Brent Bozell

The election results aren't in yet, but there is one set of surveys with an unmistakeable conclusion. Everyone should be forced to admit that the publicists formerly known as the "news" media have worked themselves to the bone this year to elect Barack Obama.

Polls have found it. The Pew Center for the People and the Press documented a landslide: "By a margin of 70 percent to 9 percent, Americans say most journalists want to see Obama, not John McCain, win on Nov. 4."

The Center for Media and Public Affairs found it. Measuring for comments that are either measurably positive or negative -- and dropping out the neutral remarks -- comments about Obama on the three network evening newscasts have been two-thirds positive (65 percent) since the party conventions. Comments about John McCain have been about one-third positive (36 percent) in the same time frame.

The cultural landscape is no different. CMPA also found that the late-night comics launched seven times as many jokes on the Republican ticket than they did the Democrats, perhaps in the knowledge that comedians are going to face an awful backlash from their liberal peers should they utter a single mocking word about the ticket of Hope and Change. Leftist "Daily Show" host Jon Stewart can't be any tougher on Obama than to call him a "hope-ronaut."

Even the Project for Excellence in Journalism (PEJ), run by liberal former reporter Tom Rosenstiel, found it. In the last two election cycles, Team Rosenstiel labored mightily to find a shred of evidence to support the theory of a pro-George Bush bias in the press. They weren't going to risk mockery for a flat-earth survey suggesting an anti-Obama tide this year.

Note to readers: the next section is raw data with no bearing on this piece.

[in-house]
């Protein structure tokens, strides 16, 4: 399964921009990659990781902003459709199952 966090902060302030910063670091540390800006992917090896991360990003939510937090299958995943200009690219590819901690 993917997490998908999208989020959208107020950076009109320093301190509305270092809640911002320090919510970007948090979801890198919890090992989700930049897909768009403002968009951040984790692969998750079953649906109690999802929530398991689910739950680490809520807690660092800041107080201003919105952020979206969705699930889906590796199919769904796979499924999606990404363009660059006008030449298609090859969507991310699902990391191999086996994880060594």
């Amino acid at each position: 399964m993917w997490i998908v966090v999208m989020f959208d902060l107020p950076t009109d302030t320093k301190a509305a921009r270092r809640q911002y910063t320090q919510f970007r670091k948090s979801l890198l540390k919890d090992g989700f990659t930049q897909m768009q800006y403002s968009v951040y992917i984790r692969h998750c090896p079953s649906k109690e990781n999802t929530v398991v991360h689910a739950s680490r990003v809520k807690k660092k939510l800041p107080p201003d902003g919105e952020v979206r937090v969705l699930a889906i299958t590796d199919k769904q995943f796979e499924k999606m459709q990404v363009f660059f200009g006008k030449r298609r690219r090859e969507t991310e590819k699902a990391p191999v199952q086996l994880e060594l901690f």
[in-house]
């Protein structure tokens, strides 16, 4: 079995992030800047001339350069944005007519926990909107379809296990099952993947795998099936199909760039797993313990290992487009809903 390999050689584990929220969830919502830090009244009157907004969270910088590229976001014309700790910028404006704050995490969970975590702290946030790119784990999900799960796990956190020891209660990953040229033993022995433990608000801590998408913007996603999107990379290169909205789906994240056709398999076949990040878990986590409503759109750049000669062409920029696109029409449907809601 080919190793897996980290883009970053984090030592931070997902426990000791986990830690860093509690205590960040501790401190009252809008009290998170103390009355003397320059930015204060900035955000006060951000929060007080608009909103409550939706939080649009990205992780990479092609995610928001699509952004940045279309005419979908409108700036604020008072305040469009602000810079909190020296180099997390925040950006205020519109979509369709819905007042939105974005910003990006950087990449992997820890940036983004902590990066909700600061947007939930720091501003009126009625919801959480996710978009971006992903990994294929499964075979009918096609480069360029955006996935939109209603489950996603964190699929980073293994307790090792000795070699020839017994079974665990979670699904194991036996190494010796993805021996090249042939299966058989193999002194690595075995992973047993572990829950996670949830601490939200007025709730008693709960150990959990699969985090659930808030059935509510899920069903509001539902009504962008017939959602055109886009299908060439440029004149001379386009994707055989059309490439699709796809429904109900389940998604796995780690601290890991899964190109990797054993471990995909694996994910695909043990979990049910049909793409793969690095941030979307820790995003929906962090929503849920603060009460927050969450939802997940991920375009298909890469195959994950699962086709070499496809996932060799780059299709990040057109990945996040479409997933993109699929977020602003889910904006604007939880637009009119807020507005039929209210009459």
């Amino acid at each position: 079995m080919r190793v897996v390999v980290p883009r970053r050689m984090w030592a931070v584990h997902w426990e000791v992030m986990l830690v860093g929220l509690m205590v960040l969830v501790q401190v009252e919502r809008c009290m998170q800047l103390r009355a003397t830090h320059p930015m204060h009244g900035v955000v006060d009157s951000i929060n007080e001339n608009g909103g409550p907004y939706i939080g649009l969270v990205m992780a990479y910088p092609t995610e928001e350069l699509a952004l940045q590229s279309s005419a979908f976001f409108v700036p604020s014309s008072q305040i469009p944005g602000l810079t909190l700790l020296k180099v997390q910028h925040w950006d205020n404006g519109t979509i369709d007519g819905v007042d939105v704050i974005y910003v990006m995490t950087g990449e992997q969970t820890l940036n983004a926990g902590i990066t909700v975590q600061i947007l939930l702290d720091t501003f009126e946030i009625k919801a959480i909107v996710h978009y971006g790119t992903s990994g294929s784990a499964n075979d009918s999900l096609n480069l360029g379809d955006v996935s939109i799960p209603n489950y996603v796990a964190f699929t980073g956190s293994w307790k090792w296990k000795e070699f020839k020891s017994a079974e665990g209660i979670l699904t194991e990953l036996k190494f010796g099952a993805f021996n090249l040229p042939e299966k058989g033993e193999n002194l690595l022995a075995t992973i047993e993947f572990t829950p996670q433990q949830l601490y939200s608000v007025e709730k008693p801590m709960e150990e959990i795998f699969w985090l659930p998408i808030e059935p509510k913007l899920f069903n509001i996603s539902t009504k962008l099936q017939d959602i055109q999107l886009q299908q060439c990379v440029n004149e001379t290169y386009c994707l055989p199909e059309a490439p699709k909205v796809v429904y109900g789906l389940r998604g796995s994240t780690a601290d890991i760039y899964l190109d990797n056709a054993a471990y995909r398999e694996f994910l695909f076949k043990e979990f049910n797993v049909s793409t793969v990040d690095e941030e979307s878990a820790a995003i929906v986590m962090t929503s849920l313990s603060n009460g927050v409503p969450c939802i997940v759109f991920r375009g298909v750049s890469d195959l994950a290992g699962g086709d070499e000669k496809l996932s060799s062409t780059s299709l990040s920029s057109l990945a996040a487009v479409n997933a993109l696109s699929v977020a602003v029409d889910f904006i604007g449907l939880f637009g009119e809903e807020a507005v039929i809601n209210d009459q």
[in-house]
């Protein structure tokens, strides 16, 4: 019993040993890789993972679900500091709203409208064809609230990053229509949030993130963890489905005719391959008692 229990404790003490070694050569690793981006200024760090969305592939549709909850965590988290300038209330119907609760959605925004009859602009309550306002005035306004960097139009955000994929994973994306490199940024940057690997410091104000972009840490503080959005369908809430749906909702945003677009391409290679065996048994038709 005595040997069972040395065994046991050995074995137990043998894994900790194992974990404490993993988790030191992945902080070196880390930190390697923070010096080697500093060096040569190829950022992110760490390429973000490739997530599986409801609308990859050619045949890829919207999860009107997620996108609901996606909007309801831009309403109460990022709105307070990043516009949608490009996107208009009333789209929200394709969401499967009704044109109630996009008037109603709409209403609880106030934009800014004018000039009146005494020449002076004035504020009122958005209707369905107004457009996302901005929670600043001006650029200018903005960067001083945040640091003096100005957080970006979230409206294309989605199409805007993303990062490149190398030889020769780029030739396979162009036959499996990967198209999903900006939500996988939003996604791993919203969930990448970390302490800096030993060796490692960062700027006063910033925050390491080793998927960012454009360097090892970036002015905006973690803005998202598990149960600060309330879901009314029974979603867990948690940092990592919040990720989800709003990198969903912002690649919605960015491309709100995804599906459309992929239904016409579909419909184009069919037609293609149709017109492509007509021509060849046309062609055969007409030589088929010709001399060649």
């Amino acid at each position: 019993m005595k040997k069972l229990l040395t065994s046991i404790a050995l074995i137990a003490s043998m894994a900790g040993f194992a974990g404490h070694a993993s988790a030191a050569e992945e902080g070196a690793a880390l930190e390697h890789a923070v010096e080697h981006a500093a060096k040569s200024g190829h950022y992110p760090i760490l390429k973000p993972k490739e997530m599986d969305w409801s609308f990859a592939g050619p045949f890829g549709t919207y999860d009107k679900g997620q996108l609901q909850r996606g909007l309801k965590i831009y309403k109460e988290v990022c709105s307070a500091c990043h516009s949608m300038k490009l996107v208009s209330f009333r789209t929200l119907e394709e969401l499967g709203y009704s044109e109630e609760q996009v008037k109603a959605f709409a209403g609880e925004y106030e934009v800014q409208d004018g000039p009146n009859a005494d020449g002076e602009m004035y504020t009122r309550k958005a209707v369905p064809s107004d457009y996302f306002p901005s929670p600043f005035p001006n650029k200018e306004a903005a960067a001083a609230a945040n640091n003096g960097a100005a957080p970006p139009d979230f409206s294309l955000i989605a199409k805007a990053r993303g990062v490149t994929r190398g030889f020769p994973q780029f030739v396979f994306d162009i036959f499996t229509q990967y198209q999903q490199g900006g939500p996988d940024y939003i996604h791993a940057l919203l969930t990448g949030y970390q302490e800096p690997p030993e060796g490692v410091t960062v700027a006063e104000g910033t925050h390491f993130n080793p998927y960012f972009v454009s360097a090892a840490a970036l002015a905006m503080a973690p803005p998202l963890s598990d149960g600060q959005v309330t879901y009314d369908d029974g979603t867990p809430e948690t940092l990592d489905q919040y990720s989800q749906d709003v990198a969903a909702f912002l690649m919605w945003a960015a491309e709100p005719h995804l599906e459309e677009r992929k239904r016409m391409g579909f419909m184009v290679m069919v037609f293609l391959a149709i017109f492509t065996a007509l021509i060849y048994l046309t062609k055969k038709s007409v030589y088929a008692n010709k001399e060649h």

They found coverage of McCain has been heavily unfavorable, and has become more so over time. In the six weeks following the conventions through the final debate, unfavorable stories about McCain outweighed favorable ones by a factor of more than three to one. Nearly six in 10 of the stories studied were decidedly negative in nature (57 percent), while fewer than two in 10 (14 percent) were positive.

Obama's coverage was more balanced, with 36 percent positive in tone, 35 percent neutral and 29 percent negative.

But how can that be? How do you find that 29 percent of Obama mentions are negative? That's why people should put an asterisk on Mr. Rosenstiel's results. Unlike other surveys, PEJ isn't just studying the "news" media, the ones mandated to demonstrate balance and objectivity. PEJ included cable TV talk show hosts from Bill O'Reilly to Keith Olbermann and talk-radio hosts from Rush Limbaugh to Randi Rhodes -- all commentators, mandated to express an opinion.

Brent Bozell

Founder and President of the Media Research Center, Brent Bozell runs the largest media watchdog organization in America.
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